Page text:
Tesla says ‘brake failure’ protestor vandalized Model 3, refused third-party testing

Credit: Tesla | Weibo

Tesla is navigating through a difficult bout with an owner in Shanghai, China, named Zhang Yazhou, who appeared at the Shanghai Auto Show last week in protest of what she claimed was a faulty Model 3 braking system. Tesla has now issued a more lengthy and detailed description of their encounters with Mrs. Zhang, revealing that she not only vandalized her own car with red spray paint, but she also denied any requests made by Tesla to have an independent, third-party company investigate whether the Model 3 had braking issues.

On April 19th, Zhang climbed on top of a Model 3 that was positioned at the Tesla booth at the Shanghai Auto Show. Wearing a shirt that said “Tesla Brake Failure,” Zhang yelled “Tesla brakes failed me” to a crowd of spectators who surrounded the all-electric sedan. As a result, Tesla has released several responses, including data from the accident that showed the driver, who was actually Zhang’s father, was driving at a speed that was above the posted speed limit and engaged the braking system successfully on more than 40 occasions in the half-hour leading up to the accident.

Now, Tesla is making more attempts to reveal the story to the public and is revealing its interactions with Zhang.

‘Tesla brake failed me’: Owners protest quality issues at Shanghai Auto Show

On Tesla’s official Weibo page, the company stated that Zhang talked to Tesla on April 27th, and the automaker was willing to continue communicating and try to come to a solution. After a five-day stint with the Police following the protest, Zhang returned home and told Tesla reps, “I just came back. I need to adjust. I hope you can show an attitude that really solves the problem. When you have this attitude, we will communicate.”

Tesla revealed that Zhang was in the passenger’s seat during the accident and that traffic police came to the conclusion that the driver, Zhang’s father, was “fully responsible for the accident because he did not maintain a safe distance from the vehicle in front.” After the vehicle arrived at a local service shop for repairs on February 22, Tesla says Ms. Zhang put a seal on the vehicle three days after its arrival so nobody could enter the car. Tesla says that Zhang believed the vehicle’s data could be tampered with, and this was the reason for the seal being placed on the doors. Zhang had the still-wrecked vehicle towed to Tesla’s Zhengzhou Fotamen showroom on March 5th, where it would be sitting in the public for everyone to see.

Zhang’s door seals (Credit: Tesla | Weibo)

The following day, Zhang placed a banner that read “Brake Failure” on the car, and Tesla began offering Zhang the option of having third-party inspectors take a look at the car on their dime. Zhang refused, saying that she was not interested in having the car looked at by “non-accredited third-party testing agencies,” and warned that Tesla should “look for pressure from the media” if the car wasn’t returned.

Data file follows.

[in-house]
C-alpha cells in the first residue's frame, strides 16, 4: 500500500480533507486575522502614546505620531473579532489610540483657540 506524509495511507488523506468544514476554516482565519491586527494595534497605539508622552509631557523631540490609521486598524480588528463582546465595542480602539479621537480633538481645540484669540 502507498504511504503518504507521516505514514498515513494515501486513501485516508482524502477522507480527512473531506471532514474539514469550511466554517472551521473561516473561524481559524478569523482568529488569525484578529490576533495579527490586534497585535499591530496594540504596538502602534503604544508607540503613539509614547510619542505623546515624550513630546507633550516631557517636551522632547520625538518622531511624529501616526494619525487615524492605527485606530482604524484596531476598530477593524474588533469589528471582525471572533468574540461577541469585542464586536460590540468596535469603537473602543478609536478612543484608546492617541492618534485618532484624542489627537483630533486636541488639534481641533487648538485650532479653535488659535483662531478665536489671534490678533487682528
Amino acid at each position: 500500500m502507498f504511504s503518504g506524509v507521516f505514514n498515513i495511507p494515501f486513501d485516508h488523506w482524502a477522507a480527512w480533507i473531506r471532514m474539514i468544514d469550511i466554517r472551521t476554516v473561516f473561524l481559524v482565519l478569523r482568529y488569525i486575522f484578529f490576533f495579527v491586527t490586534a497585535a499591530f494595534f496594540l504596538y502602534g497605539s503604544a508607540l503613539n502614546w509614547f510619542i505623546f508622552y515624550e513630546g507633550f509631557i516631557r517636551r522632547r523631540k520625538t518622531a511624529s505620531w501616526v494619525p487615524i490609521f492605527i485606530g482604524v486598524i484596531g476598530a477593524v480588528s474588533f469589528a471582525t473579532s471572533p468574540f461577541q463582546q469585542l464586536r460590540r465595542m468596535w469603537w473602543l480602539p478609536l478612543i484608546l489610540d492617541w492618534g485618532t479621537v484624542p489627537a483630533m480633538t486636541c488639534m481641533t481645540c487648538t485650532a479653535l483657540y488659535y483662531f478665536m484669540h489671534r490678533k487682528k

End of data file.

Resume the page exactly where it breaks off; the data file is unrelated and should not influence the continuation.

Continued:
Zhang placed a banner on the car that said “Brake Failure” as the Model 3 sat in front of its Zhengzhou Fotamen showroom. (Credit: Tesla | Weibo)

Zhang then came back to the showroom where her car was located and spraypainted the exterior of her wrecked Model 3 with red paint. The words once again said, “Brake Failure.”

“The Tesla staff are still actively communicating with Ms. Zhang, trying to find a solution, and negotiating with her husband, Mr. Li, hoping to minimize the impact and help her maximize the benefits within a reasonable range. Mr. Li made it clear that he still has a “team” from Beijing assisting him, and being helped by others in “cooperating” with others can only be obedient,” Tesla added. Zhang resealed her vehicle on March 21st.

Zhang spraypainted her wrecked Model 3 with red paint, with the words “Brake Failure” present on the driver’s side of the car. (Credit: Tesla | Weibo)

According to Tesla, Zhang then had the car towed to the Zhengzhou Dahe Auto Show, where two hired models stood beside the car. Zhang then made her appearance at the Shanghai Auto Show on April 19th. Tesla says that it is still working to iron out the situation and work with Zhang and her husband, who is identified as Mr. Li. Tesla sent a sealed version of the vehicle data that was available 30 minutes before the accident occurred to Zhang’s house.

“Since February, we have been doing our best to actively communicate with Ms. Zhang and her family. We sincerely hope that we can promote vehicle inspection as soon as possible and give a result to the friends who care about Tesla,” the company concluded.

You can read Tesla’s full response here.

Joey Klender: Transportation Writer | Penn State Alum | Future World Series of Poker Bracelet Holder 🚀 🛰 ☀️ 🚘 🧠 🕳
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